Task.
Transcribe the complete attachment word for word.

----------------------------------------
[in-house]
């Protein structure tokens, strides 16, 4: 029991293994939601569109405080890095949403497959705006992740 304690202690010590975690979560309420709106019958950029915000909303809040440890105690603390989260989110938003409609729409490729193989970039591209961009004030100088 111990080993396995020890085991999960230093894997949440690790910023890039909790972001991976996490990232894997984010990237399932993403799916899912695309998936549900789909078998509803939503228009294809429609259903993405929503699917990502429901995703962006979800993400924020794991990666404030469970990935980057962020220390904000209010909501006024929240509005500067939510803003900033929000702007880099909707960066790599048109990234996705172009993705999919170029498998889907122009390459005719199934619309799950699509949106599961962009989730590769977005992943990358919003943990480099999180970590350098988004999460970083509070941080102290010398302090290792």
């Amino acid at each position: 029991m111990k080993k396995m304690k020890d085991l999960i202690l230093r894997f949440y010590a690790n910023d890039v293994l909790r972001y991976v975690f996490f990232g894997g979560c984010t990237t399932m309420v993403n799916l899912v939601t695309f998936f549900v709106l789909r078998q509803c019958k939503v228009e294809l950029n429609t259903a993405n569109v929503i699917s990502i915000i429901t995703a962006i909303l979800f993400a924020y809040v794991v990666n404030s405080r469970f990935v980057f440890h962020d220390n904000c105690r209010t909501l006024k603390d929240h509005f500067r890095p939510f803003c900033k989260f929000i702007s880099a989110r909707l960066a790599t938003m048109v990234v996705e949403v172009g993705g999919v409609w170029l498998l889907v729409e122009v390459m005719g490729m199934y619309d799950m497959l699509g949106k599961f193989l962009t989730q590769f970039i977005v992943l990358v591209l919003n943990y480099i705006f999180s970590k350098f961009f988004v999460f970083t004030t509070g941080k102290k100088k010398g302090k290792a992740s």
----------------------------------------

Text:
[in-house]
């Protein structure tokens, strides 16, 4: 029991293994939601569109405080890095949403497959705006992740 304690202690010590975690979560309420709106019958950029915000909303809040440890105690603390989260989110938003409609729409490729193989970039591209961009004030100088 111990080993396995020890085991999960230093894997949440690790910023890039909790972001991976996490990232894997984010990237399932993403799916899912695309998936549900789909078998509803939503228009294809429609259903993405929503699917990502429901995703962006979800993400924020794991990666404030469970990935980057962020220390904000209010909501006024929240509005500067939510803003900033929000702007880099909707960066790599048109990234996705172009993705999919170029498998889907122009390459005719199934619309799950699509949106599961962009989730590769977005992943990358919003943990480099999180970590350098988004999460970083509070941080102290010398302090290792």
């Amino acid at each position: 029991m111990k080993k396995m304690k020890d085991l999960i202690l230093r894997f949440y010590a690790n910023d890039v293994l909790r972001y991976v975690f996490f990232g894997g979560c984010t990237t399932m309420v993403n799916l899912v939601t695309f998936f549900v709106l789909r078998q509803c019958k939503v228009e294809l950029n429609t259903a993405n569109v929503i699917s990502i915000i429901t995703a962006i909303l979800f993400a924020y809040v794991v990666n404030s405080r469970f990935v980057f440890h962020d220390n904000c105690r209010t909501l006024k603390d929240h509005f500067r890095p939510f803003c900033k989260f929000i702007s880099a989110r909707l960066a790599t938003m048109v990234v996705e949403v172009g993705g999919v409609w170029l498998l889907v729409e122009v390459m005719g490729m199934y619309d799950m497959l699509g949106k599961f193989l962009t989730q590769f970039i977005v992943l990358v591209l919003n943990y480099i705006f999180s970590k350098f961009f988004v999460f970083t004030t509070g941080k102290k100088k010398g302090k290792a992740s």